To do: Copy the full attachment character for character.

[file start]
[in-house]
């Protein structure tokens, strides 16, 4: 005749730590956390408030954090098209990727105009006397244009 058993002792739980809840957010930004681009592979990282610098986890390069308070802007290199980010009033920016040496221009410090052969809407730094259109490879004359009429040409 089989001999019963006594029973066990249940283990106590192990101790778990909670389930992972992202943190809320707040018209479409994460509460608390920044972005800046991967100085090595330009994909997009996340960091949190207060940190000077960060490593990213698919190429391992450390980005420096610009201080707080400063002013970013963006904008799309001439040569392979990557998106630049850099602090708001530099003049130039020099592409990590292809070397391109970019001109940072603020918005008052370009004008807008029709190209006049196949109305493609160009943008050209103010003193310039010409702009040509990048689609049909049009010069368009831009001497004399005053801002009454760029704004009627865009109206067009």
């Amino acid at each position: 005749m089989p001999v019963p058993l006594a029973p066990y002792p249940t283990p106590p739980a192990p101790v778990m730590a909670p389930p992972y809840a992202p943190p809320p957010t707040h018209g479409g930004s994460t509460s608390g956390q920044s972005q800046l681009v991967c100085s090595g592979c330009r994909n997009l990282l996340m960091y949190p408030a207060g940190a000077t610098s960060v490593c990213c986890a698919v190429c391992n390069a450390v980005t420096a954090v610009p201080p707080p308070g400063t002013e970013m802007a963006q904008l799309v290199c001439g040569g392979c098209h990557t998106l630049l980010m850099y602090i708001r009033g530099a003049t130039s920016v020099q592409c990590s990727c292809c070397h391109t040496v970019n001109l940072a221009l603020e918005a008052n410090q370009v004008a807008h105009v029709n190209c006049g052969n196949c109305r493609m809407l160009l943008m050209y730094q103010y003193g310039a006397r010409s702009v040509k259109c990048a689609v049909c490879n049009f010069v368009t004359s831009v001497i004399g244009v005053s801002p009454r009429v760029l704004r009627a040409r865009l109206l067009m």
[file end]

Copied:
[in-house]
């Protein structure tokens, strides 16, 4: 005749730590956390408030954090098209990727105009006397244009 058993002792739980809840957010930004681009592979990282610098986890390069308070802007290199980010009033920016040496221009410090052969809407730094259109490879004359009429040409 089989001999019963006594029973066990249940283990106590192990101790778990909670389930992972992202943190809320707040018209479409994460509460608390920044972005800046991967100085090595330009994909997009996340960091949190207060940190000077960060490593990213698919190429391992450390980005420096610009201080707080400063002013970013963006904008799309001439040569392979990557998106630049850099602090708001530099003049130039020099592409990590292809070397391109970019001109940072603020918005008052370009004008807008029709190209006049196949109305493609160009943008050209103010003193310039010409702009040509990048689609049909049009010069368009831009001497004399005053801002009454760029704004009627865009109206067009």
């Amino acid at each position: 005749m089989p001999v019963p058993l006594a029973p066990y002792p249940t283990p106590p739980a192990p101790v778990m730590a909670p389930p992972y809840a992202p943190p809320p957010t707040h018209g479409g930004s994460t509460s608390g956390q920044s972005q800046l681009v991967c100085s090595g592979c330009r994909n997009l990282l996340m960091y949190p408030a207060g940190a000077t610098s960060v490593c990213c986890a698919v190429c391992n390069a450390v980005t420096a954090v610009p201080p707080p308070g400063t002013e970013m802007a963006q904008l799309v290199c001439g040569g392979c098209h990557t998106l630049l980010m850099y602090i708001r009033g530099a003049t130039s920016v020099q592409c990590s990727c292809c070397h391109t040496v970019n001109l940072a221009l603020e918005a008052n410090q370009v004008a807008h105009v029709n190209c006049g052969n196949c109305r493609m809407l160009l943008m050209y730094q103010y003193g310039a006397r010409s702009v040509k259109c990048a689609v049909c490879n049009f010069v368009t004359s831009v001497i004399g244009v005053s801002p009454r009429v760029l704004r009627a040409r865009l109206l067009m």